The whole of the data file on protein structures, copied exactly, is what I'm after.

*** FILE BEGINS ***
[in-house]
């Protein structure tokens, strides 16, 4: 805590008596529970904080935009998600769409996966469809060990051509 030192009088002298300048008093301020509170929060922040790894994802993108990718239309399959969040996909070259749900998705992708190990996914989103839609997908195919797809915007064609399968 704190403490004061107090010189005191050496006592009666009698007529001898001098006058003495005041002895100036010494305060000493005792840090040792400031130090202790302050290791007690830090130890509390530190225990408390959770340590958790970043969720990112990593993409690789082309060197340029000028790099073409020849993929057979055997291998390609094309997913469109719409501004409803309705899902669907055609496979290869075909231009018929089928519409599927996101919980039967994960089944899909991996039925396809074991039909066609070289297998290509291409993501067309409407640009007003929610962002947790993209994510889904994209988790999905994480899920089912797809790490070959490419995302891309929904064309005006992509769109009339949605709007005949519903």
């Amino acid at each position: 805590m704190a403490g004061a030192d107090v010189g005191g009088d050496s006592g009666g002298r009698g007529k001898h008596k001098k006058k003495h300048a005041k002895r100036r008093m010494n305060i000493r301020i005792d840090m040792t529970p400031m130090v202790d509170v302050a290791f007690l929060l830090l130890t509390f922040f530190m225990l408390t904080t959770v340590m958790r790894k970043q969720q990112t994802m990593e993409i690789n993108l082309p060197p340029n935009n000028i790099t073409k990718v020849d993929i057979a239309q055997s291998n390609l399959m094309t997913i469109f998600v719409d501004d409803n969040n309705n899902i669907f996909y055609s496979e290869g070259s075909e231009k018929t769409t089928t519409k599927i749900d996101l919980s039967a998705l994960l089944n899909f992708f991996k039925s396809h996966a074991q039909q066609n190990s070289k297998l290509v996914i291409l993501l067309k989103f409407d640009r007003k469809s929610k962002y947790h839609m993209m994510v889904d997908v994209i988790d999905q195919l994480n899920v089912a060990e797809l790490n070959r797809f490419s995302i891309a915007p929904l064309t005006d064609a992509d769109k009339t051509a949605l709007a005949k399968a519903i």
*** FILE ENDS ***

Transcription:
[in-house]
């Protein structure tokens, strides 16, 4: 805590008596529970904080935009998600769409996966469809060990051509 030192009088002298300048008093301020509170929060922040790894994802993108990718239309399959969040996909070259749900998705992708190990996914989103839609997908195919797809915007064609399968 704190403490004061107090010189005191050496006592009666009698007529001898001098006058003495005041002895100036010494305060000493005792840090040792400031130090202790302050290791007690830090130890509390530190225990408390959770340590958790970043969720990112990593993409690789082309060197340029000028790099073409020849993929057979055997291998390609094309997913469109719409501004409803309705899902669907055609496979290869075909231009018929089928519409599927996101919980039967994960089944899909991996039925396809074991039909066609070289297998290509291409993501067309409407640009007003929610962002947790993209994510889904994209988790999905994480899920089912797809790490070959490419995302891309929904064309005006992509769109009339949605709007005949519903």
């Amino acid at each position: 805590m704190a403490g004061a030192d107090v010189g005191g009088d050496s006592g009666g002298r009698g007529k001898h008596k001098k006058k003495h300048a005041k002895r100036r008093m010494n305060i000493r301020i005792d840090m040792t529970p400031m130090v202790d509170v302050a290791f007690l929060l830090l130890t509390f922040f530190m225990l408390t904080t959770v340590m958790r790894k970043q969720q990112t994802m990593e993409i690789n993108l082309p060197p340029n935009n000028i790099t073409k990718v020849d993929i057979a239309q055997s291998n390609l399959m094309t997913i469109f998600v719409d501004d409803n969040n309705n899902i669907f996909y055609s496979e290869g070259s075909e231009k018929t769409t089928t519409k599927i749900d996101l919980s039967a998705l994960l089944n899909f992708f991996k039925s396809h996966a074991q039909q066609n190990s070289k297998l290509v996914i291409l993501l067309k989103f409407d640009r007003k469809s929610k962002y947790h839609m993209m994510v889904d997908v994209i988790d999905q195919l994480n899920v089912a060990e797809l790490n070959r797809f490419s995302i891309a915007p929904l064309t005006d064609a992509d769109k009339t051509a949605l709007a005949k399968a519903i």